Opportunity lost: the mayoral years of L. Douglas Wilder

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Print this page John V. Moeser

Since Richmond’s founding, there have been rare moments when it was poised for greatness, but it failed to seize the opportunity. One of those moments came after the Civil War. Richmond could have led the South in building biracial relationships based on human dignity and trust.  Instead, it instituted a system of apartheid.  Another lost opportunity followed the 1954 Brown decision of the U.S.

Supreme Court. Instead of integrating its schools, Richmond defied the court for more than six years.

Another lost opportunity occurred four years ago when L. Douglas Wilder, the first African-American elected governor in U.S. history, decided to run for mayor in his hometown. Wilder garnered 80 percent of the vote, winning in all nine City Council districts (the new charter required the winning candidate to carry at least five districts).  Richmonders believed that Wilder could transform the city, ushering in an era of regional cooperation and positioning the concerns of cities as a top item on Virginia’s agenda.

The start of Wilder’s administration fueled great expectations. He assembled several task groups of community leaders to identify cost savings and develop policy proposals. He appointed a new police chief who would win accolades for the city’s plummeting violent crime rate.  A new spirit permeated the city. 

But Wilder suddenly began to trumpet the primacy of the mayor’s office.  His first target was a group of business leaders overseeing development of a downtown concert hall.  Wilder berated them for failing to raise enough money and make more progress with the project. The group included former allies from Wilder’s mayoral campaign, but Wilder proclaimed that he was beholden to no one.
Wilder then turned his ire on City Council, calling it overreaching and ineffective.  Initially, council members tried to comply with his demands. But as the attacks continued, they began to close ranks and fight back. Wilder proceeded to fire council staff and force them to reapply for their jobs. The council counterattacked, filing suit against the mayor.  The court sided with the council.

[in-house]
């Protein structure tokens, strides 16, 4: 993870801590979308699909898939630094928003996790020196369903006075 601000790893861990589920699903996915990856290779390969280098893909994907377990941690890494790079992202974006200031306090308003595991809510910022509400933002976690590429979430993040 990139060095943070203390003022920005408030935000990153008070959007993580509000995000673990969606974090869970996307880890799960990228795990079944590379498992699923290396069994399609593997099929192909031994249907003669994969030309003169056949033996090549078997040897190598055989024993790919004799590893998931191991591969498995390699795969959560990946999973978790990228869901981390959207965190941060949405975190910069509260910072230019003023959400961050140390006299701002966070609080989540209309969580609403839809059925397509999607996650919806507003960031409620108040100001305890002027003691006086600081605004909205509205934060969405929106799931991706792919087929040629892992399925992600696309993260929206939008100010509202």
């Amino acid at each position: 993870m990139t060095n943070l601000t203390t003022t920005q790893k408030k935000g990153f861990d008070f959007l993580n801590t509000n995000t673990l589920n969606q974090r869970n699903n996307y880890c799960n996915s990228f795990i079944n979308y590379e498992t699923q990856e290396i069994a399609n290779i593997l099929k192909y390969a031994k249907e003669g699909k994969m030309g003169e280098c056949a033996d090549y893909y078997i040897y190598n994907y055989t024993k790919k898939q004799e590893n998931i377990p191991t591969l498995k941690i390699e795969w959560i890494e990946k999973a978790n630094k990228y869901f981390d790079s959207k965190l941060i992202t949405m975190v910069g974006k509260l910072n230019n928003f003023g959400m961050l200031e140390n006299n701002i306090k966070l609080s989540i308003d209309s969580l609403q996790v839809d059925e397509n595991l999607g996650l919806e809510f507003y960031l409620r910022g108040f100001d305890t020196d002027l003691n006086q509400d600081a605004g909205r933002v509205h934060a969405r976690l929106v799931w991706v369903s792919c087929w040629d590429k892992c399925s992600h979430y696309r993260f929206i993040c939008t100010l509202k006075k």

Wilder also began to target the School Board, criticizing the superintendent and board members as hapless, wasteful and unaccountable. The mayor even tried to evict the school administration from the upper floors of City Hall but was stopped by an emergency court order.

While Wilder fought with other city officials, nothing happened to improve Richmond’s relationship with its suburban counties. If anything, the relationship got worse. Wilder’s budgets did not include dues to the Greater Richmond Partnership, an organization that recruits new businesses to the region.

Wilder’s reputation, however, possibly suffered its severest blow when the Richmond Braves, the city’s minor-league baseball team, announced it was moving to Gwinnett County, Ga., where a new stadium was being built. The move stunned local fans, but the club clearly was frustrated by lack of progress on a new or renovated stadium.  Instead of making the city more attractive for professional sports, the mayor now was blamed for losing a team that had played in Richmond for more than 40 years.

By last fall, Wilder’s popularity had dropped to the point that, had he run for re-election, he stood the strong possibility of being evicted from City Hall. Rather than risk such a possibility, Wilder chose not to run.

In the 2008 election, he was succeeded by Dwight Jones, a former member of the Virginia House of Delegates. In his campaign, Jones promised to restore trust, build consensus and develop partnerships with City Council and the School Board.  Shortly after his inauguration, Jones met with the City Council and told them that leadership would be shared.  He also met with the Chesterfield County Board of Supervisors.

During the past four years, Richmond’s leadership missed an opportunity for transformation at a time when the city’s residents were ready for change. Hundreds of them, for example, participated in a process that culminated in perhaps the boldest downtown master plan ever developed in Richmond. 

Wilder will remain an iconic figure because of his place in history. In fact, it was his history-making life story that led Richmonders to believe that he could unite the city and lead it to a new age. That didn’t happen — but it still can.  If the new mayor learned the lessons of the last four years, he can proceed to build trust, foster cooperation and provide a vision that is bold, inclusive and progressive.

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